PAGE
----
What Healthcare Providers Need to Know About Medicare Physician Performance Assessment From 2014 to 2016

For the last 40 years, CMS has been slowly transforming itself from a passive payer to an active purchaser of health care.First there were charge controls (e.g. assignment) and then utilization controls (e.g. SGR), and now there is an active push for performance assessment.

Physician performance assessment is mandated by several newer federal statutes, including the Patient Protection and Affordable Care Act. Performance will be assessed through the Physician Quality Reporting System, and the incentives and penalties will be administered through both the PQRS and the Physician Value-Based Payment Modifier program.

In 2006, CMS implemented the PQRS and attempted to entice physicians with incentive payments of 1.5 percent for successful participation; however, participation in the PQRS has fluctuated at only around 25 percent. For that reason, CMS will eliminate the PQRS incentives this year and implement several penalties starting next year. These penalties will span several different programs, all with different rules. The penalties will initially only affect large groups but will extend to all physicians in 2017.

The 2014 Medicare physician fee schedule final rule discusses in detail many of these changes.1 Like last year, successfully reporting PQRS measures will not only result in an incentive in the current year but will also eliminate a penalty two years later. Physicians who successfully participate in PQRS in 2014 will receive a 0.5 percent update this year, avoid a 2 percent penalty in 2016, and avoid a VBM penalty of 2 percent if they are in a large group.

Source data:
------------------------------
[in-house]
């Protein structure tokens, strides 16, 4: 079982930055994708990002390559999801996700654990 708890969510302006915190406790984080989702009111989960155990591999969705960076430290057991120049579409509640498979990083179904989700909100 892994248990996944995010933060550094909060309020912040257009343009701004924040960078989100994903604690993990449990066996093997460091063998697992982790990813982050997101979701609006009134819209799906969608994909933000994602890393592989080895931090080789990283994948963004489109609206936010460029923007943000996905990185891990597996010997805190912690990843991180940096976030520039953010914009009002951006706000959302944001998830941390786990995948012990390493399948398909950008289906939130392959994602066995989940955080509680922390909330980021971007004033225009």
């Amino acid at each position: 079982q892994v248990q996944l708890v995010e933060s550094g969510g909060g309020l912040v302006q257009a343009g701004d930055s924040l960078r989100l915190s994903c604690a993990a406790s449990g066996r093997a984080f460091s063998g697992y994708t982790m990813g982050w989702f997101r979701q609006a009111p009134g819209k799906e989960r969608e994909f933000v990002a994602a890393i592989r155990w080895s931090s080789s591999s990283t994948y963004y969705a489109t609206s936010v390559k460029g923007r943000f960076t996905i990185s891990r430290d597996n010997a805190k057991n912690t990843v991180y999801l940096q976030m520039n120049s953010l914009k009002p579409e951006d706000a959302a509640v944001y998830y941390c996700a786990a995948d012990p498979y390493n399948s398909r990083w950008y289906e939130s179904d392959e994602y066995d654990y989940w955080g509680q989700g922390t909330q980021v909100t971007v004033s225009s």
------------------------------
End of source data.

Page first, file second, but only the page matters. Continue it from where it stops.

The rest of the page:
CMS has established different reporting requirements for individual physicians and group practices. Successful participation requirements for incentives differ from requirements for avoiding penalties. In general, it is easier to avoid the 2016 penalty than to receive the 2014 incentive; however, qualifying for an incentive allows the individual or group practice to avoid the penalty. CMS has published some excellent materials on implementing the 2014 PQRS on its website.2

The 2014 PQRS will contain a total of 287 measures and 25 measures groups in 2014. CMS is adding 57 new individual measures and two measures groups to fill existing measure gaps and plans to retire a number of claims-based measures to encourage reporting via registries and EHRs. Each measure group will have a minimum of four measures, and CMS intends to increase this to six in the next few years. To align the PQRS with the Medicare EHR Incentive Program, all clinical quality measures available for reporting under the Medicare EHR Incentive Program will be included in the 2014 PQRS.

In general, CMS will now require physicians to report at least nine measures covering at least three of the National Quality Strategy domains on at least 50 percent of their patients.3 If a physician does not have nine applicable measures to report, they must report on as many measures covering as many domains as possible.

Unfortunately, most specialties do not currently have nine measures that cover three NQS domains, and the process for developing new quality measures is complicated, time consuming and expensive. For this reason, CMS has developed a measure application verification process for those physicians who report less than nine measures to determine if they were capable of reporting more measures in order to avoid any penalties.